Supermarkets are misleading customers over genetically modified food, the Soil Association claimed yesterday.
The Association’s Director, Peter Melchett, launched a scathing attack on the motives behind the decision of Tesco, Sainsbury’s, M&S and the Co-Op no longer demanding their farm animals in their supply chains are fed non-GM food.
He said the chains are wrong in claiming that the GM feed will not be detectable in products such as eggs, milk and chicken.
He said: “This is not true. Several research studies have found that GM DNA in animal feed is taken up by the animal’s organs and can then be detected in the milk, meat and fish that people eat. . This has been confirmed today by the Government’s Food Standards Agency.”
Tesco sparked a spree of chains to abandon their ban on chicken reared on GM food last week after saying it had become increasingly difficult to source feed that was 100% non-GM in the short term.
They decided to “change its stance” on GM due to the inadequate supply of GM-free soya, which is the main source of protein to feed livestock. They said farmers have increasingly grown modified soya due to modified crops being more resistant to certain pests and diseases. 80% of the world’s soya is now modified.
Tesco’s announcement led to Asda, Morrisons, Sainsbury’s, the Co-op and the more upmarket Marks & Spencer to follow suit. Only Waitrose is standing by its promise.
Waitrose does not permit the use of GM crops, or ingredients or additives from GM crops, in its own brand food and insists its suppliers of non organic poultry and eggs use conventional (rather than GM) cereals and soya to feed their chickens.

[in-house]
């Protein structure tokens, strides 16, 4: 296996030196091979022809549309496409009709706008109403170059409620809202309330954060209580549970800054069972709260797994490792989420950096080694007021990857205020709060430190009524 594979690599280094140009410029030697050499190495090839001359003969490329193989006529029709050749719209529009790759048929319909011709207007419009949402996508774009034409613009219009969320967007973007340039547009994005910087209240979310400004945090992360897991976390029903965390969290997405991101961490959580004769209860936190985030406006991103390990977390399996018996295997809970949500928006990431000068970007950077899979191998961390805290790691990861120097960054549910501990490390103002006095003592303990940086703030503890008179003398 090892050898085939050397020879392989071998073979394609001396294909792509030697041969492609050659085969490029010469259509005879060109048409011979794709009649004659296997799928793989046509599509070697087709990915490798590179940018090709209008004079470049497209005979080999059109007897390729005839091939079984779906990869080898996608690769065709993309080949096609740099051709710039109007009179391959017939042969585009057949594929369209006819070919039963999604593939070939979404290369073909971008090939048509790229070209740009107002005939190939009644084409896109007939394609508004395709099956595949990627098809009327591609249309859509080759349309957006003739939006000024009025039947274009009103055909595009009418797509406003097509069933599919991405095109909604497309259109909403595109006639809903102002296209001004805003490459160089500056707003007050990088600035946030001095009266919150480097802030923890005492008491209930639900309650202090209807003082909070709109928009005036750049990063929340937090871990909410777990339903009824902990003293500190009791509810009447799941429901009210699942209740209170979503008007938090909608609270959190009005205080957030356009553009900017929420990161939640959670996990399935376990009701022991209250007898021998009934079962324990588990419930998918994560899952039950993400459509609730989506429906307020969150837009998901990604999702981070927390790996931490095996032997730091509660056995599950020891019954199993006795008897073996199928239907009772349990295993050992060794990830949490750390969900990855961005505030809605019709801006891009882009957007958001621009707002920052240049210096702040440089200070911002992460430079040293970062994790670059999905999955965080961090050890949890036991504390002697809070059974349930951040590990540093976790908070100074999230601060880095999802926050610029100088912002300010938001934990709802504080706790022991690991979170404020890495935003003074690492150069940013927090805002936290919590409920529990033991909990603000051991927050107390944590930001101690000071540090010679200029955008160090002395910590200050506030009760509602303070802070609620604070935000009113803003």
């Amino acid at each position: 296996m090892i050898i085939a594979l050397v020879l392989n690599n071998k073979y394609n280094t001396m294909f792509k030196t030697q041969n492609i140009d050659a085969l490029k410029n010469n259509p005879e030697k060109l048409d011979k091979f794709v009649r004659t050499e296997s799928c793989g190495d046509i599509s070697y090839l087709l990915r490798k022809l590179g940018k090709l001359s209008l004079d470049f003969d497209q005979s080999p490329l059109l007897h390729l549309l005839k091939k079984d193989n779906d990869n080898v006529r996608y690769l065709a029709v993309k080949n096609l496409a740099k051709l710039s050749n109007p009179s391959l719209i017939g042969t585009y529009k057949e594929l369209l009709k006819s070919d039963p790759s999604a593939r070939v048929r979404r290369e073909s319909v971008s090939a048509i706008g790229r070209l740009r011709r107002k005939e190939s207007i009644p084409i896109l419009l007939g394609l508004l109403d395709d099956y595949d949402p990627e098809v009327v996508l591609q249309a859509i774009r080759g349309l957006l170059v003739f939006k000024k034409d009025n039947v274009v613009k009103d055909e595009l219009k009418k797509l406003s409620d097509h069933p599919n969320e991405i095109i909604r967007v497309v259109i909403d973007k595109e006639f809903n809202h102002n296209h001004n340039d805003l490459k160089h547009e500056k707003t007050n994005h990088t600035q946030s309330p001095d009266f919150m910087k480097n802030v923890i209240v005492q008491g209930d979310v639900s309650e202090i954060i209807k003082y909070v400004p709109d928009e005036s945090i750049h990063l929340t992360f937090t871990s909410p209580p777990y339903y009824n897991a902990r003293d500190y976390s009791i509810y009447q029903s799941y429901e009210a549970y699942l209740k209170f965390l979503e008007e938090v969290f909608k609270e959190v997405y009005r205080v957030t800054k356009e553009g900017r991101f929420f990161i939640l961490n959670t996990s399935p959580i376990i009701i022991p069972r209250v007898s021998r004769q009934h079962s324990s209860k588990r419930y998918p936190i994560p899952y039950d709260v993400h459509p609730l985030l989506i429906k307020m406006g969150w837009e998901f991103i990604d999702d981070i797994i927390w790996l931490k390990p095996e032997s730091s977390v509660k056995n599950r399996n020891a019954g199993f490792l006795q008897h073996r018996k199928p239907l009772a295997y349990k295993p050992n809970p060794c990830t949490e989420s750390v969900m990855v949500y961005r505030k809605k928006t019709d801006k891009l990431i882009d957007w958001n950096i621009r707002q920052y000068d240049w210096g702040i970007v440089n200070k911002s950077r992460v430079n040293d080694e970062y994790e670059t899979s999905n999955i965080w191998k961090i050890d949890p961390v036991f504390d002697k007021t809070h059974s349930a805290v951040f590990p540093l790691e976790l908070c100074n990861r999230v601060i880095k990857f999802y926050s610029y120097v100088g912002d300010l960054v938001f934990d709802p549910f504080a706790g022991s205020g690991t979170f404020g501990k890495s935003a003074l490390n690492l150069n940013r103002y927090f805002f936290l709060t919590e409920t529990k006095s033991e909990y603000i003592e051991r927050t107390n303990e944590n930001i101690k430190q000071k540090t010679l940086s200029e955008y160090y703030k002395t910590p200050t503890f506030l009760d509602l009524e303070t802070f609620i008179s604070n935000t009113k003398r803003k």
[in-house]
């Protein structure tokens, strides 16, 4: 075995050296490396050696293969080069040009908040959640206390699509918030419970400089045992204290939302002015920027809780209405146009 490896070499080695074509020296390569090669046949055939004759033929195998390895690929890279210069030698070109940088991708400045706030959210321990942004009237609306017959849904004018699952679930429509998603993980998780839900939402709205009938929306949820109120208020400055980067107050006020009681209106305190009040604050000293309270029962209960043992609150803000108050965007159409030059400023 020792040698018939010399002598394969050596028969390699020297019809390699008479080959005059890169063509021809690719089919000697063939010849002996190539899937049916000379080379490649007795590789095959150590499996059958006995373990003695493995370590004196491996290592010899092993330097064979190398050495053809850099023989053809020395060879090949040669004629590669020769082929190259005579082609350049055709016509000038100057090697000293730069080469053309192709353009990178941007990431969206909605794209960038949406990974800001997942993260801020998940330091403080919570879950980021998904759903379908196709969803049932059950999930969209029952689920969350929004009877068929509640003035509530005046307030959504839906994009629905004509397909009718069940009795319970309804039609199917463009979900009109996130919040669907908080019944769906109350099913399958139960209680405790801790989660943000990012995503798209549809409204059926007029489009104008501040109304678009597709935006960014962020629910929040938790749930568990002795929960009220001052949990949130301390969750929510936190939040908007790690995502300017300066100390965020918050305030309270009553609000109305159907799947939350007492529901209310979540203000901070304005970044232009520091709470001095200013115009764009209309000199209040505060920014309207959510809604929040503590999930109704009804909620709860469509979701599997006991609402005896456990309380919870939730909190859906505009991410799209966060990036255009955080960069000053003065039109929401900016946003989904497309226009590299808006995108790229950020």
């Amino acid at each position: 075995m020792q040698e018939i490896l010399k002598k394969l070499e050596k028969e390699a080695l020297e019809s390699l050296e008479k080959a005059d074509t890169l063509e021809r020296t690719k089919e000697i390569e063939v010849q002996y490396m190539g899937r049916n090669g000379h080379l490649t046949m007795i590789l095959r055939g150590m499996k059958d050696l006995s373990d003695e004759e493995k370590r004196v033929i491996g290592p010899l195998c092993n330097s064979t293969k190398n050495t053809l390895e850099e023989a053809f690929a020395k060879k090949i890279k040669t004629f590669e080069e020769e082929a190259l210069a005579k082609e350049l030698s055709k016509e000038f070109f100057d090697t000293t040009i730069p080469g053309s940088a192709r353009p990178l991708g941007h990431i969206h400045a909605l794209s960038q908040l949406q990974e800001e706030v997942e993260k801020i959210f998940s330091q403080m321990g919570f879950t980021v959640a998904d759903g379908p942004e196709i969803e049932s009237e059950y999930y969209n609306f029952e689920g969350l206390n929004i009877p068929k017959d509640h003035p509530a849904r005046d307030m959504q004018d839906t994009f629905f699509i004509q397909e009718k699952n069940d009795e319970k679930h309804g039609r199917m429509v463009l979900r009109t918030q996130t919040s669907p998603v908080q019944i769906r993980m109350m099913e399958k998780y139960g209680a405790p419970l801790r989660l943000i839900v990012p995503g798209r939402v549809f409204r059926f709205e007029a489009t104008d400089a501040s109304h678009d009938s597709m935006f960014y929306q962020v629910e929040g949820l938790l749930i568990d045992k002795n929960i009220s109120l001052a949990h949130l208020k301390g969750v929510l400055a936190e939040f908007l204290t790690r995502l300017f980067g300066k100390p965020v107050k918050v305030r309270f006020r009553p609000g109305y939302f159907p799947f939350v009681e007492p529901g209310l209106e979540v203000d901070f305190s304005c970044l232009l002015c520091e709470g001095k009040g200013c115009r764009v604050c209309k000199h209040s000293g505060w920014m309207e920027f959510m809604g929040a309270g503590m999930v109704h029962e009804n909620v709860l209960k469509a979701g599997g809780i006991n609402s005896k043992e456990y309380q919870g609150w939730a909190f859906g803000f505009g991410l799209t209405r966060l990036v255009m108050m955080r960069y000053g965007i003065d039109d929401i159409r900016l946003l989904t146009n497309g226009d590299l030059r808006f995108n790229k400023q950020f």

Each of the U-turning supermarkets blame a shortage of non-GM soya – a key ingredient in feeding chickens.
But polling data for The Grocer shows public opinion is against the supermarkets’ move to scrap their commitment and a staggering 70% of consumers do not trust supermarkets when it comes to GM. A recent Food Standards Agency survey found 67% of consumers wanted meat, eggs and dairy labelled if they come from animals fed on a GM feed.
Mr Melchett added: “Consumers should have the right to know if they are eating products from animals fed on a GM diet.
“Currently, British people don’t have that choice. Supermarkets are choosing to hide the presence of GM animal feed and GM DNA in milk and meat by deliberately not labelling products from animals fed on a GM diet. What have UK supermarkets got to hide?”
He hit back at their reasoning that there is insufficient non-GM feed available, pointing out that in Brazil alone there is sufficient non-GM animal feed to supply the whole of Europe.
“Supermarkets in countries like France and Germany are avoiding GM feed because their customers don’t want it. That is why the quantity of non-GM imported feed into Europe is going up year on year.”
The Soil Association, which campaigns for healthy, humane and sustainable food, is urging consumers not to buy chicken or eggs from poultry on GM animal feed and instead shop at Waitrose.
“Currently in the UK, the only way to be completely sure you avoid eating chicken or eggs from chickens fed on GM animal feed is to shop at Waitrose, and to avoid all GM animal feed, buy organic wherever you can.”
They bemoaned the fact that the rest of Europe are able to make more informed choices due to supermarkets labelling their food accurately and are calling for “honest and accurate” labelling on all food from animals fed on animals fed on a GM diet.